U.S. stocks fell, sending the Standard & Poor’s 500 Index to its lowest level in a month, as weaker-than-estimated data added to concerns about slowing growth before Friday’s government jobs report.
Apple Inc., Hewlett-Packard Co. and Microsoft Corp. dropped for a third session, weighing on technology shares. Alexion Pharmaceuticals Inc. tumbled 8 percent after agreeing to buy Synageva BioPharma Corp. for $8.4 billion, and Pfizer Inc. declined as health-care slumped. Devon Energy Corp. rose 1.3 percent after boosting its production forecast.
The S&P 500 Index fell 0.5 percent to 2,080.15 at 4 p.m. in New York. The gauge briefly dropped below its average price during the past 100 days. The Dow Jones Industrial Average declined 86.22 points, or 0.5 percent, to 17,841.98, almost erasing its 2015 gain. The Nasdaq Composite Index lost 0.4 percent, while the Russell 2000 Index increased 0.3 percent as biotechnology shares rose. About 7.3 billion shares traded hands on U.S. exchanges, 11 percent above the three-month average.
“The data this morning has people nervous, and after yesterday’s selloff, there are a lot of weak hands in the market,” said Robert Pavlik, who helps oversee $9 billion as chief investment strategist at Boston Private Wealth. “People are worried about what Friday’s report is going to bring. They’re not fully committed -- they’re just trying to ride the wave, and that’s caused some selling pressure to develop.”
Benchmark indexes dropped as much as 1 percent after Federal Reserve Chair Janet Yellen said equity market valuations are quite high and could be a potential source of financial instability, in remarks on a panel in Washington.
Investors have been listening intently to commentary from Fed policy makers and watching economic data for clues on the timing of future interest-rate increases.
Companies added 169,000 workers to payrolls in April, according to ADP Research Institute, below the 200,000 median forecast of economists surveyed by Bloomberg. Friday’s monthly government payrolls numbers are expected to rise 230,000, according to economists’ estimates, after a 126,000 gain in March.
A separate report today said productivity fell in the first quarter while labor costs increased, a dynamic that could weigh on corporate profits. Economic data this month have been missing estimates by the most in more than six years, stoking concerns the Fed may soon raise borrowing costs even as the economy slows.
The S&P 500 has fallen 1.8 percent from a record last month as mixed data added to worries on U.S. growth while concern rose that Greece won’t be able to resolve its debt crisis.
S&P 500 companies are beating earnings estimates and analysts are getting more optimistic. They project index members’ profit fell 0.4 percent in the first quarter, compared with 5.6 percent at the start of the earnings season. They still forecast quarterly declines through September.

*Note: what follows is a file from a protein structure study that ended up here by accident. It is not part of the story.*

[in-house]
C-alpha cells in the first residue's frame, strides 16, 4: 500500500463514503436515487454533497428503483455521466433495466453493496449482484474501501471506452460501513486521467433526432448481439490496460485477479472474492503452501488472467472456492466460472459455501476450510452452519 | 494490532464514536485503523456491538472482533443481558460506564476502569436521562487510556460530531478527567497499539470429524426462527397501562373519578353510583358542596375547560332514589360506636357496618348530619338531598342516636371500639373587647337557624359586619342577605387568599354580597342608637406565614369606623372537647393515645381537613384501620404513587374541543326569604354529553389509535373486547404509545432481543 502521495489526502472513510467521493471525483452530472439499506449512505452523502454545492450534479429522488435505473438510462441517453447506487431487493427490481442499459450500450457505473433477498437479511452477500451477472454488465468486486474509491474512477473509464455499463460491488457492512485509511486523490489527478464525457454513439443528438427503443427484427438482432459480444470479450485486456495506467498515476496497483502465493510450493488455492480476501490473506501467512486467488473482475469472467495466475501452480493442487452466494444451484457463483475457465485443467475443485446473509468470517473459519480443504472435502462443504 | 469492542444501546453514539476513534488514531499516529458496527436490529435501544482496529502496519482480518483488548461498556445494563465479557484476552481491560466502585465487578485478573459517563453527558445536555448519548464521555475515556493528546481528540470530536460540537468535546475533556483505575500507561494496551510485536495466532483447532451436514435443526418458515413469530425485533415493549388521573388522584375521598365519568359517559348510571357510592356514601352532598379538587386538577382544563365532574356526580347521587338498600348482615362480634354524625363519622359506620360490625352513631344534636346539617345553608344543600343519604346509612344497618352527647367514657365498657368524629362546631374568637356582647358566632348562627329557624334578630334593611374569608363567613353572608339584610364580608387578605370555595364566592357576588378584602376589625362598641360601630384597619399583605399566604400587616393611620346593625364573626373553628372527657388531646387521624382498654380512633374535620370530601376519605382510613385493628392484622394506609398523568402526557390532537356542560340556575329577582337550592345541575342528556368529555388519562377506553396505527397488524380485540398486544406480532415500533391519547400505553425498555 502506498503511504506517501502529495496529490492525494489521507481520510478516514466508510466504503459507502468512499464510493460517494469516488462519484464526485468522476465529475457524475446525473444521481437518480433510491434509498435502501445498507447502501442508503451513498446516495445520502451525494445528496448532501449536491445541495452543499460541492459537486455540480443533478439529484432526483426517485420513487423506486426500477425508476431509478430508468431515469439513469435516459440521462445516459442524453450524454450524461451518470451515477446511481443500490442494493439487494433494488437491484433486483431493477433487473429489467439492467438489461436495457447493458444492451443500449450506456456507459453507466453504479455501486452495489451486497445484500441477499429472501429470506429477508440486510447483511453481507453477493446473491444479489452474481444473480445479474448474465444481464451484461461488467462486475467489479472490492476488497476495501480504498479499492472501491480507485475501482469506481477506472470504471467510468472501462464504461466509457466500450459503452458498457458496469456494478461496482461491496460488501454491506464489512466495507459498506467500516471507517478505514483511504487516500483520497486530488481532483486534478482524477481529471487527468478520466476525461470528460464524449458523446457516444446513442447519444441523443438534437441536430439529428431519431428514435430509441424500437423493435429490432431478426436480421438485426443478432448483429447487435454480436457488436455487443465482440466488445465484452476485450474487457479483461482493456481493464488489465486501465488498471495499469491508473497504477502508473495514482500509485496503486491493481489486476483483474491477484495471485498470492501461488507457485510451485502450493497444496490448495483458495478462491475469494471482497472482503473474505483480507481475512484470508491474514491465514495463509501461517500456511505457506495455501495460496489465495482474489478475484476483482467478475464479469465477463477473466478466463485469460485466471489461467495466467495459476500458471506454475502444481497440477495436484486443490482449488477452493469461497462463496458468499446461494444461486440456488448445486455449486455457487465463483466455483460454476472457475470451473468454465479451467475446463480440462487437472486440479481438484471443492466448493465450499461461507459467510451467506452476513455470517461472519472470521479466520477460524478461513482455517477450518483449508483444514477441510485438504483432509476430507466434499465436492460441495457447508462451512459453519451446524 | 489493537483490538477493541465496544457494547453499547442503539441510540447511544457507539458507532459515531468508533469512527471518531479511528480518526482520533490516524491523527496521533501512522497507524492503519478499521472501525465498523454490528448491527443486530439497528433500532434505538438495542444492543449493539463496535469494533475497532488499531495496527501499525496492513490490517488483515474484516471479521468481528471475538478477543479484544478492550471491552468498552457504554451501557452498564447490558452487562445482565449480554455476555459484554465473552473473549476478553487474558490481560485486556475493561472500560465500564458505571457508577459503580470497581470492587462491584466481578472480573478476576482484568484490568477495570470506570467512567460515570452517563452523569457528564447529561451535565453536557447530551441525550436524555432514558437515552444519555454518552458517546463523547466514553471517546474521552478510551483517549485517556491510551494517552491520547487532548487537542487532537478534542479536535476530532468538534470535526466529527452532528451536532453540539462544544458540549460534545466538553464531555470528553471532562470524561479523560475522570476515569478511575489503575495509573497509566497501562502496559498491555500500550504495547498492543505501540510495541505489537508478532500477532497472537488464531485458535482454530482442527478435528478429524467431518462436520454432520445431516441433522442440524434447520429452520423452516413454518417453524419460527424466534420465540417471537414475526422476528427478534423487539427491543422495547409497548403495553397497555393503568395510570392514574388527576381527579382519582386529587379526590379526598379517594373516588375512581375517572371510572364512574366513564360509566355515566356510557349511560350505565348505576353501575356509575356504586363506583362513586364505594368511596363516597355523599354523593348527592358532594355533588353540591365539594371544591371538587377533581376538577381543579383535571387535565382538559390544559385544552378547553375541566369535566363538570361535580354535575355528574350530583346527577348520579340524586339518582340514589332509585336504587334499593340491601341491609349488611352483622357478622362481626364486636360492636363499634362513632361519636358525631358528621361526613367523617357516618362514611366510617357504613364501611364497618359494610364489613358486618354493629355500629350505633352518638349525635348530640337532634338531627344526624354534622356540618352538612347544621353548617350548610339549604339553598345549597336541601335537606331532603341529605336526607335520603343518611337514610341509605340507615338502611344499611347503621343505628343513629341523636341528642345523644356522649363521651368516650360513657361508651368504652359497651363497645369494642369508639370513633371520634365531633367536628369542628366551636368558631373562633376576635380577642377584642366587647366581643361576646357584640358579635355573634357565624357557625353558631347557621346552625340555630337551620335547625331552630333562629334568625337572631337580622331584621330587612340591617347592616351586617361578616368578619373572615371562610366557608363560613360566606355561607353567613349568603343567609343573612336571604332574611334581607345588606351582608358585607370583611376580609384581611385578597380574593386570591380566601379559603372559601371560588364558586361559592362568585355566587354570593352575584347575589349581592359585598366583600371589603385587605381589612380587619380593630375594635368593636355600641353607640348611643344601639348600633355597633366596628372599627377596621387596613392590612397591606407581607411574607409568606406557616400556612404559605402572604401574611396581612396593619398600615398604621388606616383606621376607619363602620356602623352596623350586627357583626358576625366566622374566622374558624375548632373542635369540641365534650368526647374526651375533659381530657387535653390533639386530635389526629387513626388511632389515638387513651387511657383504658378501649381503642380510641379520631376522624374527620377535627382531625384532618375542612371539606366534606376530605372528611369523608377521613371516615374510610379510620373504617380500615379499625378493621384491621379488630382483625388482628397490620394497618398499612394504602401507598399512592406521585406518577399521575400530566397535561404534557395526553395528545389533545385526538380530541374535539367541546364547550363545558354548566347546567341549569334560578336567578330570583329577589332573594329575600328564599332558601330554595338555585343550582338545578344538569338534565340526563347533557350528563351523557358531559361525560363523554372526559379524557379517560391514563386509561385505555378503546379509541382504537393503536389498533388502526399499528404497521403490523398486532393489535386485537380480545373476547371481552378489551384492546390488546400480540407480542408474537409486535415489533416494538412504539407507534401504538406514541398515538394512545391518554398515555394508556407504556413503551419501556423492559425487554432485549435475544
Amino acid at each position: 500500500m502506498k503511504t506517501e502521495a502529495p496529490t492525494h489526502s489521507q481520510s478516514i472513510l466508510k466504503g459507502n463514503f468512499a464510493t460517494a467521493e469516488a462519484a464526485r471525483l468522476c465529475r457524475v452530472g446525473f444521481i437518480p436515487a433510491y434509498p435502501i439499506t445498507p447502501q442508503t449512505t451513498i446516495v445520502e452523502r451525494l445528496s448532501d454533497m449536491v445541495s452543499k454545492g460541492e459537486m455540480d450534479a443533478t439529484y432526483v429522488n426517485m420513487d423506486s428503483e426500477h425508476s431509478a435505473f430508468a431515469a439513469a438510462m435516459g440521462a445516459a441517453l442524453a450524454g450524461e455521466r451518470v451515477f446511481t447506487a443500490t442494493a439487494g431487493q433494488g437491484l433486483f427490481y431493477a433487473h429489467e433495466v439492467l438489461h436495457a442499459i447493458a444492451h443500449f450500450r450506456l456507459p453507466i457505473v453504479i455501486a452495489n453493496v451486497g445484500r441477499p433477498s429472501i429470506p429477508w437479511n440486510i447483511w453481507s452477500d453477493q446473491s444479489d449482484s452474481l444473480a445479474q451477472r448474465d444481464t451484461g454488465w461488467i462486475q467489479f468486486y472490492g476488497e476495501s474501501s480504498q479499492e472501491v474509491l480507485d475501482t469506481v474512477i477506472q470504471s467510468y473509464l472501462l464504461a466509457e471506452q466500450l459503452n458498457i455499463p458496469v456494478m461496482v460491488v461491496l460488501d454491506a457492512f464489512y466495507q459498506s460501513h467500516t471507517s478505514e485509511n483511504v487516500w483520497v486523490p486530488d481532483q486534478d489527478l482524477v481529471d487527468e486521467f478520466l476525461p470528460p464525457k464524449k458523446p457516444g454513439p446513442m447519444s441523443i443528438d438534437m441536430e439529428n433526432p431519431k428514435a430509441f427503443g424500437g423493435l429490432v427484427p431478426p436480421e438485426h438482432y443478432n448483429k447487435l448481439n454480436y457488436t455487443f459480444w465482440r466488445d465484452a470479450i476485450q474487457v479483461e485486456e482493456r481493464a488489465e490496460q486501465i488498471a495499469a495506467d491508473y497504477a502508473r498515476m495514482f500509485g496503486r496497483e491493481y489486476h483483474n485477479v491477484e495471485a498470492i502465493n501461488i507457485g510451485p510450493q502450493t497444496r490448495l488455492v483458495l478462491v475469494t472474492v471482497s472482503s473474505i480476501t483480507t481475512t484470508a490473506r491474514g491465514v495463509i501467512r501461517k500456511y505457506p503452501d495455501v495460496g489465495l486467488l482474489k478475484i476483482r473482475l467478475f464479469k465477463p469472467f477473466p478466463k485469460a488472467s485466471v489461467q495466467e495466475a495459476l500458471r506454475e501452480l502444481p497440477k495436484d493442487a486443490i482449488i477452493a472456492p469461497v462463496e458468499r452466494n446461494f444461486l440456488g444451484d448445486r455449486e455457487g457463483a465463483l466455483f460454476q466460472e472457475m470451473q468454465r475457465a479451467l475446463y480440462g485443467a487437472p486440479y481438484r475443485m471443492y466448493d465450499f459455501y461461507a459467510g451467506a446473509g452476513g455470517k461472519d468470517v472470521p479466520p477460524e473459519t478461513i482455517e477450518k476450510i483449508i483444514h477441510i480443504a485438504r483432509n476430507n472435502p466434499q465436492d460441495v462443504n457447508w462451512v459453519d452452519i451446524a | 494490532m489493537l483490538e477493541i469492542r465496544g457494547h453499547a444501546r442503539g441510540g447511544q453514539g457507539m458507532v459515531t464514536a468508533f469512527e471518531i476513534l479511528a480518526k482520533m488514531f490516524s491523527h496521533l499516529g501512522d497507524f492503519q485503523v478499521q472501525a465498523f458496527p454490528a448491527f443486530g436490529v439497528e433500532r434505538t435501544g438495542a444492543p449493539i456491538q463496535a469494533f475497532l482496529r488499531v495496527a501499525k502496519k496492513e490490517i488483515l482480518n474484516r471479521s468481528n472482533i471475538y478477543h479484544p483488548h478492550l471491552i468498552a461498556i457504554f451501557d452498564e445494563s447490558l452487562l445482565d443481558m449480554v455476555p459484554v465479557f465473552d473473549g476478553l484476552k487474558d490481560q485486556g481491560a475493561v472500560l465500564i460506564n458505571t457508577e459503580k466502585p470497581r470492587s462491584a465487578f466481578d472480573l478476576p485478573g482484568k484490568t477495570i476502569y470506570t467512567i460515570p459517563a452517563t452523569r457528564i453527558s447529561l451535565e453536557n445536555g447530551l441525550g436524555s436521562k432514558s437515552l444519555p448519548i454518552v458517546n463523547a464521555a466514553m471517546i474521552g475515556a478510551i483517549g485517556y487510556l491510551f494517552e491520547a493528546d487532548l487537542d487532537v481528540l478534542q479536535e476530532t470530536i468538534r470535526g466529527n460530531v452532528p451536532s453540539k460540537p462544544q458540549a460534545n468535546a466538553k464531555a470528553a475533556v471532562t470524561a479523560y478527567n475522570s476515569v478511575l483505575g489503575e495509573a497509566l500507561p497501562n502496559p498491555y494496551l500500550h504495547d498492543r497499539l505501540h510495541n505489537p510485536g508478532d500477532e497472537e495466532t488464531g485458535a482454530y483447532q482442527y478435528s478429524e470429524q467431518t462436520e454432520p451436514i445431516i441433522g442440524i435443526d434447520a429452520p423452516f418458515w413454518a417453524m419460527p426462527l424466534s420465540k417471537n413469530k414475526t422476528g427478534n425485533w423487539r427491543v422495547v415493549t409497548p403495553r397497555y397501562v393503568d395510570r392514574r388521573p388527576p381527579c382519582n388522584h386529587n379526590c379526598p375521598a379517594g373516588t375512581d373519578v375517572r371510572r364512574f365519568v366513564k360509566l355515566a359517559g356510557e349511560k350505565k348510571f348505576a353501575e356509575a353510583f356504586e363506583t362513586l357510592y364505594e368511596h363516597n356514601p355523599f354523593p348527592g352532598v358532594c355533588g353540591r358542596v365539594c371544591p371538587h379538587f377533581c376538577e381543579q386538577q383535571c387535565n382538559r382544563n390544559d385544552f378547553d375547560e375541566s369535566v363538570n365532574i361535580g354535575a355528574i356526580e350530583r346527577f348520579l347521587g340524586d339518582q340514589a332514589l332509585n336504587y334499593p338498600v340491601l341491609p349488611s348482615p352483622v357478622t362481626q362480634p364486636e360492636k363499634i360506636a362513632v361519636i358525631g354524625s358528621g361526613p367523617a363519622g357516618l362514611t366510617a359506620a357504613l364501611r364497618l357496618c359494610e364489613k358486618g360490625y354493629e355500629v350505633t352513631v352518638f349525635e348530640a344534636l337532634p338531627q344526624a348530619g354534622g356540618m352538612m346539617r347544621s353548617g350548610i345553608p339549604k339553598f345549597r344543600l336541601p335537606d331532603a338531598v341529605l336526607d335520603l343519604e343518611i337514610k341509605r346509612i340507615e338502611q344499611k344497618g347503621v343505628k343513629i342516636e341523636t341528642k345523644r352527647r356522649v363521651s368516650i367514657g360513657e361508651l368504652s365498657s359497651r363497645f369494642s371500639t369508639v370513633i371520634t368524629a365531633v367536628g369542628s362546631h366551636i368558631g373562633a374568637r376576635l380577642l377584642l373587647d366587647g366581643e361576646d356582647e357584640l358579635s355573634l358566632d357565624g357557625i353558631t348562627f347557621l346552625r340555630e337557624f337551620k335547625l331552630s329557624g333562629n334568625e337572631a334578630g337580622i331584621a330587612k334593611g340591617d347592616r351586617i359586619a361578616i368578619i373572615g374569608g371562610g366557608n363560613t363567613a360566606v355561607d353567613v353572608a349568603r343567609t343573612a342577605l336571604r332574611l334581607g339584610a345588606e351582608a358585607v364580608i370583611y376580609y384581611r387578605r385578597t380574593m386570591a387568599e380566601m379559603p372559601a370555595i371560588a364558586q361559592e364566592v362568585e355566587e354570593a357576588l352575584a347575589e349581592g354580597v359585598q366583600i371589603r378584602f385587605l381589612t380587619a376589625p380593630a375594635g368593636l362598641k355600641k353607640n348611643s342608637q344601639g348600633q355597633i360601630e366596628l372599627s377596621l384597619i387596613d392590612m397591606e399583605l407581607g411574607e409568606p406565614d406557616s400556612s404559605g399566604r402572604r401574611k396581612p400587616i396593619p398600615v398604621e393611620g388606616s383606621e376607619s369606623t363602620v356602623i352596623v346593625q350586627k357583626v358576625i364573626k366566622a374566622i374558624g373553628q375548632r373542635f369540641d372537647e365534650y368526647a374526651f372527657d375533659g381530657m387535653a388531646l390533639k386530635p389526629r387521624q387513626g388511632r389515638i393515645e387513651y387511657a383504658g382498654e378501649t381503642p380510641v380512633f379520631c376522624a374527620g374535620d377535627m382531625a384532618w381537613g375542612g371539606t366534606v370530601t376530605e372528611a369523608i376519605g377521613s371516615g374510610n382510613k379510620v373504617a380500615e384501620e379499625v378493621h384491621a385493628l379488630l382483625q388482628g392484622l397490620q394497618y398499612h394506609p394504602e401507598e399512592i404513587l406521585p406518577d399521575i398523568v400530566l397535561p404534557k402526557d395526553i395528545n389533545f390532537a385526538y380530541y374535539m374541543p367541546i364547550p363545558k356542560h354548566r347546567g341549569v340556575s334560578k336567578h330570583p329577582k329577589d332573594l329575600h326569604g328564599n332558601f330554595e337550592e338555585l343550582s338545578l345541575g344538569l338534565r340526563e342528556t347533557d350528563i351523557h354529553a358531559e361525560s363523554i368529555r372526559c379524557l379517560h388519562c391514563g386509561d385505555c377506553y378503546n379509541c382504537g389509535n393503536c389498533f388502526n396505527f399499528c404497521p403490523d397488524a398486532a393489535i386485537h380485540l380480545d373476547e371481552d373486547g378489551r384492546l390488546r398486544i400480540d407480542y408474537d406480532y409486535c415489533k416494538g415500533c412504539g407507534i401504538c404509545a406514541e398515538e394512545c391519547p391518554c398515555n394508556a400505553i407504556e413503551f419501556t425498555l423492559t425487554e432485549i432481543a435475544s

The Chicago Board Options Exchange Volatility Index climbed 5.9 percent Wednesday to 15.15. The gauge, know as the VIX, posted its biggest two-day gain since January.
Eight of the S&P 500’s 10 main groups fell on the day, with financial, phone and technology companies the biggest decliners. Microsoft and Hewlett-Packard Co. slid at least 1.9 percent for their biggest drops in six weeks. Intel Corp. lost 1.3 percent after falling 2.4 percent yesterday.
Frontier Communications Corp. tumbled 12 percent after first-quarter profit and revenue missed estimates to lead a slide among phone companies.
Alexion Pharmaceuticals’ 8 percent retreat along with Pfizer’s 1.9 percent decline weighed the most on the health-care group. Meanwhile, the Nasdaq Biotechnology Index rose 0.9 percent, after falling 2 percent yesterday, as biotechs gained amid Alexion’s buyout of Synageva. Synageva surged 112 percent.
News Corp. lost 6.4 percent, pacing declines among consumer discretionary shares after reporting quarterly earnings that missed analysts’ estimates after print advertising continued to fall and currency swings ate into revenue. Shares fell the most since June 2013 when the company was split in two, separating from 21st Century Fox Inc.
Allstate Corp. declined 3.8 percent to a more than four-month low. The largest publicly traded U.S. seller of car and home insurance said it’s raising rates for drivers after profitability declined at its namesake auto unit.
Western Union Co. gained 4.3 percent to a four-year high, after a report, which the company denied, that it’s in talks to acquire smaller rival MoneyGram International Inc. MoneyGram rallied 21 percent.
Electronic Arts Inc. rose 3 percent to its highest level in more than seven years as fourth-quarter sales and earnings beat analysts’ forecasts.
Cablevision Systems Corp. jumped 2.2 percent to its highest level of 2015 after Chief Executive Jim Dolan said at a panel at the Internet & Television Expo that he wants a deal with Time Warner Cable Inc. Time Warner slipped 0.8 percent.